"The same HR professional explained why diversity and bias training was not crucial for the organization, [or] hiring managers, because they didn't need their hiring managers to become diversity experts," she said. "He just needed them to follow directions."

For anyone studying diversity practices, such "diversity efforts" are blatantly misguided, but DEI issues are nuanced, and missteps are not always so obvious.

Organizations need to ensure they're bringing in diversity candidates for all levels of the organization, Clayton said.

"[You need to make sure] you have diverse leaders on your team to hold subordinates accountable to the company's diversity goals and also create a safe environment if one of your new members of your new diversity initiative is feeling discriminated against," Clayton said.

Hiring for cultural fit

Hiring for cultural fit is one of the primary diversity hiring mistakes organizations are making. Truly committing to recruiting and hiring for diversity requires that organizations welcome diverse candidates as they are.

While organizational leaders desperately want to bring diversity into their organization, many are at the mercy of their implicit bias and only want the people that they bring to be somehow "like them," Clayton said.

That's a major diversity hiring mistake, she said.

"Your brain creates an image of what is familiar," Clayton said. "Your brain is also opposed, and not a fan of, what is not familiar."

To successfully create diversity, everyone has to become more conscious of that.

Thinking a linear job progression is best

Many recruiters look for a clear job path on a resume. They want to see a candidate has steadily advanced through the ranks. But many people are laid off due to macro-economic issues, have an unconventional start or struggle with prejudice.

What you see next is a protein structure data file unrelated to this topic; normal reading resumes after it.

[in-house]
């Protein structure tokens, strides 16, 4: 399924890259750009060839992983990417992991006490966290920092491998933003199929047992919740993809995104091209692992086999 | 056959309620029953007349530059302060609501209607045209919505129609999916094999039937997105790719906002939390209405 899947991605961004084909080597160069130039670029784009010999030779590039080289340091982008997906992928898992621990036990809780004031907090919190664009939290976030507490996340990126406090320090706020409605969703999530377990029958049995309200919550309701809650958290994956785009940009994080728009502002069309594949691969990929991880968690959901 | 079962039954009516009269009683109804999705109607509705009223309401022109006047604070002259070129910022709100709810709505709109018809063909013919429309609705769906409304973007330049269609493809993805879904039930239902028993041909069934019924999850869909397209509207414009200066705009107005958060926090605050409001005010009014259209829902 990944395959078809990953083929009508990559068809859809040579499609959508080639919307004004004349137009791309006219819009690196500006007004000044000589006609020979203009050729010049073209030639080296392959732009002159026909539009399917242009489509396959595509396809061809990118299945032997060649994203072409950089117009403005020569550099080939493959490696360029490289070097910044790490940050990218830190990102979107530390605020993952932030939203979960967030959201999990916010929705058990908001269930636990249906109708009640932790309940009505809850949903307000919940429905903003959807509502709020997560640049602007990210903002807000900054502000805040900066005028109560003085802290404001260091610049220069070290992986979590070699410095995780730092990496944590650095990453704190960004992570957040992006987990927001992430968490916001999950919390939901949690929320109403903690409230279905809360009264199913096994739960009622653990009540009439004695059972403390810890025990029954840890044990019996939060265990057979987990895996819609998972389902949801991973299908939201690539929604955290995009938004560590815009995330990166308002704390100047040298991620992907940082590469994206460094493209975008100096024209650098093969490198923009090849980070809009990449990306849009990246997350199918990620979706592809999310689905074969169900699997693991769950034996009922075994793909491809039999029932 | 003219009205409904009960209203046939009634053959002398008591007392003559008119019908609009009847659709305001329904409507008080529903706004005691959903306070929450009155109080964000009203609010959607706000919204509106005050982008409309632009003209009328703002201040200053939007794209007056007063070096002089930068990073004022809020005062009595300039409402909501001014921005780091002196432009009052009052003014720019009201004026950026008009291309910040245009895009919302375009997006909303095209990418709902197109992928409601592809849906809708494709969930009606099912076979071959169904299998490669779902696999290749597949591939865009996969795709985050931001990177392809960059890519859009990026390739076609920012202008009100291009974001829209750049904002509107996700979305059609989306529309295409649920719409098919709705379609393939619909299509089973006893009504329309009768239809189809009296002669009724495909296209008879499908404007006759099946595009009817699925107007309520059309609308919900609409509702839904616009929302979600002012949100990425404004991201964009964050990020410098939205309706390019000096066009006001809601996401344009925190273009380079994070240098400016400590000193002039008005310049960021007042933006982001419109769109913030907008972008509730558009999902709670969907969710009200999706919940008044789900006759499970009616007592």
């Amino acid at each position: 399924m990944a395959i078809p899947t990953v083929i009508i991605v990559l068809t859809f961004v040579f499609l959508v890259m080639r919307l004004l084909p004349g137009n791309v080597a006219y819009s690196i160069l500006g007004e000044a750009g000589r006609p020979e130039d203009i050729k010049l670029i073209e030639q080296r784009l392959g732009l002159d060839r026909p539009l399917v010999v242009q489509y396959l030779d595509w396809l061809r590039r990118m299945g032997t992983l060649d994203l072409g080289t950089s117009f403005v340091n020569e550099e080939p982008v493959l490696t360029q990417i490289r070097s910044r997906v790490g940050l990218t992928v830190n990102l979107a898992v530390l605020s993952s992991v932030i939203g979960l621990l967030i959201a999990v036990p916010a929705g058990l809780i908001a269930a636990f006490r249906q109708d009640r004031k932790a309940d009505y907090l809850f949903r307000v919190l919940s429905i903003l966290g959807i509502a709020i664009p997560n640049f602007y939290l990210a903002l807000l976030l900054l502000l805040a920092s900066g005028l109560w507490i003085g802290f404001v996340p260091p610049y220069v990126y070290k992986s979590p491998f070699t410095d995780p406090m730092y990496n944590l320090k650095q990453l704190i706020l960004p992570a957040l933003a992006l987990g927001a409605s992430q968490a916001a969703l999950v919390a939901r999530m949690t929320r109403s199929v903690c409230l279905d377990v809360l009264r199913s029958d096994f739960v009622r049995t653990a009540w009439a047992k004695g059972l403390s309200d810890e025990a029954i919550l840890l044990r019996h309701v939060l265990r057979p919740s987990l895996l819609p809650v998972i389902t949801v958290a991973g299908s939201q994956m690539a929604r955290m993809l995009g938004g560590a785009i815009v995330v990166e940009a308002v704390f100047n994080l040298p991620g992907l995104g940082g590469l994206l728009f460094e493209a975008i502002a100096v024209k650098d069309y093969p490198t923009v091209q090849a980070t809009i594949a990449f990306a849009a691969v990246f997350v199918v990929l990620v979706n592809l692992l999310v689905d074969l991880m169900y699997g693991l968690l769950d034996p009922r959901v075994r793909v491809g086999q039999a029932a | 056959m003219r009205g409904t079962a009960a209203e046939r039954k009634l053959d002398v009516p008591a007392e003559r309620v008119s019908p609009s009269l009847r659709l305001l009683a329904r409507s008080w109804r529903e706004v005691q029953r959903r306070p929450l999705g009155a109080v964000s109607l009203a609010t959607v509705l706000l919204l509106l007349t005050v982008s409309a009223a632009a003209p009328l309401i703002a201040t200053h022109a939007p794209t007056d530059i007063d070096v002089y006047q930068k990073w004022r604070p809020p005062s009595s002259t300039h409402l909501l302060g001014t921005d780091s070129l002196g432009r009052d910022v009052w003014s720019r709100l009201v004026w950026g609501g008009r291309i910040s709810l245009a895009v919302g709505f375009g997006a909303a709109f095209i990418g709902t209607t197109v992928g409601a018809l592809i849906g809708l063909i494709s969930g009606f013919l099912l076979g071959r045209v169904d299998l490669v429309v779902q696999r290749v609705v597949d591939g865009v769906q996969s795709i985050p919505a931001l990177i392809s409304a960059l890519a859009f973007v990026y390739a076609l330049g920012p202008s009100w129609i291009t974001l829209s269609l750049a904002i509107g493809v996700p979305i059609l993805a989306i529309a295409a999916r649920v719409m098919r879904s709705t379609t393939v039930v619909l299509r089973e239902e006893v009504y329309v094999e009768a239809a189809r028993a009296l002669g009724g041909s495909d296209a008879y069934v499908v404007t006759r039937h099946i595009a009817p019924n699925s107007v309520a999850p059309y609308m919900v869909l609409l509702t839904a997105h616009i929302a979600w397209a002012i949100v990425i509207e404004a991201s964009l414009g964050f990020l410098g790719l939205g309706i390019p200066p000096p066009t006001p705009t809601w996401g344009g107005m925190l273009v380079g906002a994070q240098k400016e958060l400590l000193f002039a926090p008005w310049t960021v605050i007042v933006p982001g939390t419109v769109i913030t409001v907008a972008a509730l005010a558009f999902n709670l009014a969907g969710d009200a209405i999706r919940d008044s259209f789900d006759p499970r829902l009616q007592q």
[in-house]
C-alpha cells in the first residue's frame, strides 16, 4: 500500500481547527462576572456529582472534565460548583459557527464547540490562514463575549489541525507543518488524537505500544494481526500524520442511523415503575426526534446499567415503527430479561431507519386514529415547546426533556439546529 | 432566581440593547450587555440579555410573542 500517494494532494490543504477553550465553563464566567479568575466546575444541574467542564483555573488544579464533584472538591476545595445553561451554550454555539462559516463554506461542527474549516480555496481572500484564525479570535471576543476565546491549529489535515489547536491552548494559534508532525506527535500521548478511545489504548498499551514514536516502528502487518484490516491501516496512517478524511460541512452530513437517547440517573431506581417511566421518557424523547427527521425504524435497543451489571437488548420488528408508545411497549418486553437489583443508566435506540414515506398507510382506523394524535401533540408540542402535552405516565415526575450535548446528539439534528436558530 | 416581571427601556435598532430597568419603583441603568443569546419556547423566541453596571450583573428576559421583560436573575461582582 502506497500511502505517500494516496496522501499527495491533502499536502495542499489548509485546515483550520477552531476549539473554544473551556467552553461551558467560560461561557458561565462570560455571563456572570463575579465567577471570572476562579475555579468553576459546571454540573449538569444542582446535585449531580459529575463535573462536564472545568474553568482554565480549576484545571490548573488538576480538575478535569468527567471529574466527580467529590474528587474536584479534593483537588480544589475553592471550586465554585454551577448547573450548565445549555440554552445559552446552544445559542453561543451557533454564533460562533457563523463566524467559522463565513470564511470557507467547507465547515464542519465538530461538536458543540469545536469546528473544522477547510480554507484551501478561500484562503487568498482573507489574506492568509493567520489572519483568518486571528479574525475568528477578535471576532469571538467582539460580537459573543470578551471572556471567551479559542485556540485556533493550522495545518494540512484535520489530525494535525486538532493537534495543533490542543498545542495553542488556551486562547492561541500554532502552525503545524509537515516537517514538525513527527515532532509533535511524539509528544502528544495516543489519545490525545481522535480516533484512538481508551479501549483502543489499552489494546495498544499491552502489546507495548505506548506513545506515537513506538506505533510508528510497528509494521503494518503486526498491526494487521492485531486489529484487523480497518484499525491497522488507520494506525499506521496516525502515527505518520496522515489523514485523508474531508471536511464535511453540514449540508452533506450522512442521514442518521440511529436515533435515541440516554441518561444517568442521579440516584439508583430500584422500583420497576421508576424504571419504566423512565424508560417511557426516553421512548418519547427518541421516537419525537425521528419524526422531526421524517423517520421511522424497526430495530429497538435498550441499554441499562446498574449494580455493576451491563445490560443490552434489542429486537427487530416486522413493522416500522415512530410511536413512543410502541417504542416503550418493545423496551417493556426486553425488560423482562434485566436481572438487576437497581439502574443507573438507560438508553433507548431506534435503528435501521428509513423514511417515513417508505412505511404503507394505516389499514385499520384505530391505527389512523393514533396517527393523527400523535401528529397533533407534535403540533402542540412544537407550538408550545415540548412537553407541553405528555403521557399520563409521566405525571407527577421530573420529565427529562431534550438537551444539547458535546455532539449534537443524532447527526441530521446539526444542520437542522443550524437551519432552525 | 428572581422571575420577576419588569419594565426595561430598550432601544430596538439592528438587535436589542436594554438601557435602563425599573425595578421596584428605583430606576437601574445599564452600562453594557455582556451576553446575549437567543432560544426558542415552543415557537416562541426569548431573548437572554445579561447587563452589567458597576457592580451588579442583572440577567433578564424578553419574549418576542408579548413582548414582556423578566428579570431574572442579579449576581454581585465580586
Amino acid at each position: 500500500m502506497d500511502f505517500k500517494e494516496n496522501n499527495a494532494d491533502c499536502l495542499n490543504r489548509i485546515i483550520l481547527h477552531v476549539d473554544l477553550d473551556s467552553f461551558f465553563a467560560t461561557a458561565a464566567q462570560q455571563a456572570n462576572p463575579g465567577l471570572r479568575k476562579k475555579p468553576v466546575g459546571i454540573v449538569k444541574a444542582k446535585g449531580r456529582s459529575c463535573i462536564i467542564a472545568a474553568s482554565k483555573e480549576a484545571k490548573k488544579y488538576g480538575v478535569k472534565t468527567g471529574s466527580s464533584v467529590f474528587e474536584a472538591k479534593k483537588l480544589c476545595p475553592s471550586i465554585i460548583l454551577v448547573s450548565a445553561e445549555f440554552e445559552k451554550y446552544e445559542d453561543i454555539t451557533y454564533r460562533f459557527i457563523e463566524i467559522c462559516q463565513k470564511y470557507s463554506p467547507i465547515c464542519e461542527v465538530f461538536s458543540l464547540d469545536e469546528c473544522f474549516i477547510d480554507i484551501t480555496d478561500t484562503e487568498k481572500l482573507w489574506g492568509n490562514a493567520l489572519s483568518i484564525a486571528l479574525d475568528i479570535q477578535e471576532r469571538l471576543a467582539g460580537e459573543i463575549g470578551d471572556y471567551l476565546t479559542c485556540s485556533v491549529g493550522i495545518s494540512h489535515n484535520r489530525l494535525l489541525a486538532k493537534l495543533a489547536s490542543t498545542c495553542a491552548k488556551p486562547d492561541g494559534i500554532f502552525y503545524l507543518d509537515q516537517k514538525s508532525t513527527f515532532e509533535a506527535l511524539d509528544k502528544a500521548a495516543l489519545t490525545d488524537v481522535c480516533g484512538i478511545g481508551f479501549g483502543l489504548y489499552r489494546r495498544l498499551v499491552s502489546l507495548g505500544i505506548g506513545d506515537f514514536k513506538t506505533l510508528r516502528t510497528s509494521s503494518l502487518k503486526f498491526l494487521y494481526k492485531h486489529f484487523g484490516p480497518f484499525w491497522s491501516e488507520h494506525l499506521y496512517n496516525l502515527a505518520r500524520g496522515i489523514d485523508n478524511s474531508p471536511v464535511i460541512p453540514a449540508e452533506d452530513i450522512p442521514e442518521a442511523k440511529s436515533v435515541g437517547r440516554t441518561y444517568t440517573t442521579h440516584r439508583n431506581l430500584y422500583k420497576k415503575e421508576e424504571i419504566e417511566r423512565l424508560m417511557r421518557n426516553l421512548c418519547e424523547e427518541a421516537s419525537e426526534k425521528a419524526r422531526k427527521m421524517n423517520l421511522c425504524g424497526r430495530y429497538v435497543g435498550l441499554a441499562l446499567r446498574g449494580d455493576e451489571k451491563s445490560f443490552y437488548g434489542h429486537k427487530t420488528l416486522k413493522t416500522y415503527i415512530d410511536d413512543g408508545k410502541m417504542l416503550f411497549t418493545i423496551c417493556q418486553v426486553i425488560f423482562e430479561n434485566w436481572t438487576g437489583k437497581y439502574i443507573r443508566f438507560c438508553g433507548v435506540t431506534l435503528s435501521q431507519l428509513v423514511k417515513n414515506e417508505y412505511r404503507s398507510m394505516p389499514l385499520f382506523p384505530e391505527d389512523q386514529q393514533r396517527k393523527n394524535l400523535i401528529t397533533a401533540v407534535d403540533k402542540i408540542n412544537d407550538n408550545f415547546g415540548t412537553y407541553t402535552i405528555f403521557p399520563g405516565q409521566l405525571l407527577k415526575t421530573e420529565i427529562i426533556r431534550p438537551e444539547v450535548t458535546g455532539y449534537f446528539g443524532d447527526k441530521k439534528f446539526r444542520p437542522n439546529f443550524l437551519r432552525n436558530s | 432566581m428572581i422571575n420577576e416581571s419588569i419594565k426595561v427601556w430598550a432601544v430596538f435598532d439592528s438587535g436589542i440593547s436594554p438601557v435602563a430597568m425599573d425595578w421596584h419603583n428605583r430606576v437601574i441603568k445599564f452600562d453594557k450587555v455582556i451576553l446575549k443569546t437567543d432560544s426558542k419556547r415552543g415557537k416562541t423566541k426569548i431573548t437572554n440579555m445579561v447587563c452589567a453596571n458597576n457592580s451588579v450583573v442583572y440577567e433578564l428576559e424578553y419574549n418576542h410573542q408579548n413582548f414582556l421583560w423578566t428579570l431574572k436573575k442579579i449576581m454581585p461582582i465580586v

Not everyone's career moves in a linear way, Clayton said.

"More often than not, an underrepresented candidate's resume doesn't have the swoosh of continuous experience, with growing titles and responsibilities," she said. "It looks more like a staircase -- sometimes even a bouncing ball."

As just one example, a diversity candidate may have been mistreated at a past job and decided to leave their position, she said. Because of this, their past job work experience may not be as linear as others.

"Instead of asking, why did you leave your last job, consider asking them to tell you about their career journey and how they see it going forward," Clayton suggested. "Ask them how they got to where they are today and ask them what they can get from your organization to help them reach their goals."

Overlooking people with disabilities

Companies may be focusing on many other groups for diversity hiring but missing candidates with disabilities.

If companies aren't sure where to start, some colleges and universities support students with a disability, including Landmark College, which assists students who may have learning disabilities, Clayton suggested. The University of Houston assists mobility-impaired students and students with learning and psychological disabilities.

"When you are recruiting, don't overlook the often-overlooked," Clayton said.

Relying on technology to overcome culture

Addressing technology bias is important. However, if a tool's creators claim to have done so and that their tool is unbiased, a company's diversity problems aren't solved if they use the tool.

Diversity issues start with people, and that means they need people to figure out how to solve those issues, she said. Technology is merely a tool.

"[The mistake is] expecting technology to solve a problem that our lack of technology does not create," Clayton said.